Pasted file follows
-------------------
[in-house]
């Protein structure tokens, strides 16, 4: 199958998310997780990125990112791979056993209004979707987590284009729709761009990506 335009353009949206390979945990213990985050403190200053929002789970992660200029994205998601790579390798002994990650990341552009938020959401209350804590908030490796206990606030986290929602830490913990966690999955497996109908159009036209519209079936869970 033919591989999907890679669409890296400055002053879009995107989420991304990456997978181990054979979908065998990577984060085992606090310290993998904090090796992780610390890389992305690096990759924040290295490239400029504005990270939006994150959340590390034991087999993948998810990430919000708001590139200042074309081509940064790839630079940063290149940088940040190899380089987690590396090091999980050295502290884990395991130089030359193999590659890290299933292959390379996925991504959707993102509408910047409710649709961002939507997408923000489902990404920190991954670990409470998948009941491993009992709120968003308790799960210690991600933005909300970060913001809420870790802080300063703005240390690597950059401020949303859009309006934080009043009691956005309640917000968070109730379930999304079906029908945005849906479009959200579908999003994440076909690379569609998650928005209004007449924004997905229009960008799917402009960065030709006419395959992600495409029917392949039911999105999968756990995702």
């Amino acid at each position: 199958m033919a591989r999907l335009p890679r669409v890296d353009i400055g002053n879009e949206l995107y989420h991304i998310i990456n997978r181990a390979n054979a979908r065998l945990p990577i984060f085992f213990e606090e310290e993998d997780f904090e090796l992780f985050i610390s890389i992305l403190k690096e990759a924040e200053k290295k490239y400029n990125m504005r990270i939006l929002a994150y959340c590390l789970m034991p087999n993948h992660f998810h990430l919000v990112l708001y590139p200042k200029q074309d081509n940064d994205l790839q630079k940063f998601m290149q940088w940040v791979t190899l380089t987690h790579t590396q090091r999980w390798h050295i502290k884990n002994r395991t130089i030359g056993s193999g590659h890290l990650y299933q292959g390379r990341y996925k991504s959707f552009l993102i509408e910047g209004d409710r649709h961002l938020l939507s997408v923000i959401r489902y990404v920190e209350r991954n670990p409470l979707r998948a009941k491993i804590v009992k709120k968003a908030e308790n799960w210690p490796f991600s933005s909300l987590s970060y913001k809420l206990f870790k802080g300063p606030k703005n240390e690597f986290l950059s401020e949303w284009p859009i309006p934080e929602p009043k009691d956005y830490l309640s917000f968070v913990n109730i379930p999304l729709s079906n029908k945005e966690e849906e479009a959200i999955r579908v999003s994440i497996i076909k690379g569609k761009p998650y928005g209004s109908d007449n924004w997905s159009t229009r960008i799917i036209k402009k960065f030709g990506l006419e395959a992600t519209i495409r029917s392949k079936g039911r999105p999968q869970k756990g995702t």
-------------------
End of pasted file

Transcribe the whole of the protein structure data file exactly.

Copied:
[in-house]
């Protein structure tokens, strides 16, 4: 199958998310997780990125990112791979056993209004979707987590284009729709761009990506 335009353009949206390979945990213990985050403190200053929002789970992660200029994205998601790579390798002994990650990341552009938020959401209350804590908030490796206990606030986290929602830490913990966690999955497996109908159009036209519209079936869970 033919591989999907890679669409890296400055002053879009995107989420991304990456997978181990054979979908065998990577984060085992606090310290993998904090090796992780610390890389992305690096990759924040290295490239400029504005990270939006994150959340590390034991087999993948998810990430919000708001590139200042074309081509940064790839630079940063290149940088940040190899380089987690590396090091999980050295502290884990395991130089030359193999590659890290299933292959390379996925991504959707993102509408910047409710649709961002939507997408923000489902990404920190991954670990409470998948009941491993009992709120968003308790799960210690991600933005909300970060913001809420870790802080300063703005240390690597950059401020949303859009309006934080009043009691956005309640917000968070109730379930999304079906029908945005849906479009959200579908999003994440076909690379569609998650928005209004007449924004997905229009960008799917402009960065030709006419395959992600495409029917392949039911999105999968756990995702």
């Amino acid at each position: 199958m033919a591989r999907l335009p890679r669409v890296d353009i400055g002053n879009e949206l995107y989420h991304i998310i990456n997978r181990a390979n054979a979908r065998l945990p990577i984060f085992f213990e606090e310290e993998d997780f904090e090796l992780f985050i610390s890389i992305l403190k690096e990759a924040e200053k290295k490239y400029n990125m504005r990270i939006l929002a994150y959340c590390l789970m034991p087999n993948h992660f998810h990430l919000v990112l708001y590139p200042k200029q074309d081509n940064d994205l790839q630079k940063f998601m290149q940088w940040v791979t190899l380089t987690h790579t590396q090091r999980w390798h050295i502290k884990n002994r395991t130089i030359g056993s193999g590659h890290l990650y299933q292959g390379r990341y996925k991504s959707f552009l993102i509408e910047g209004d409710r649709h961002l938020l939507s997408v923000i959401r489902y990404v920190e209350r991954n670990p409470l979707r998948a009941k491993i804590v009992k709120k968003a908030e308790n799960w210690p490796f991600s933005s909300l987590s970060y913001k809420l206990f870790k802080g300063p606030k703005n240390e690597f986290l950059s401020e949303w284009p859009i309006p934080e929602p009043k009691d956005y830490l309640s917000f968070v913990n109730i379930p999304l729709s079906n029908k945005e966690e849906e479009a959200i999955r579908v999003s994440i497996i076909k690379g569609k761009p998650y928005g209004s109908d007449n924004w997905s159009t229009r960008i799917i036209k402009k960065f030709g990506l006419e395959a992600t519209i495409r029917s392949k079936g039911r999105p999968q869970k756990g995702t």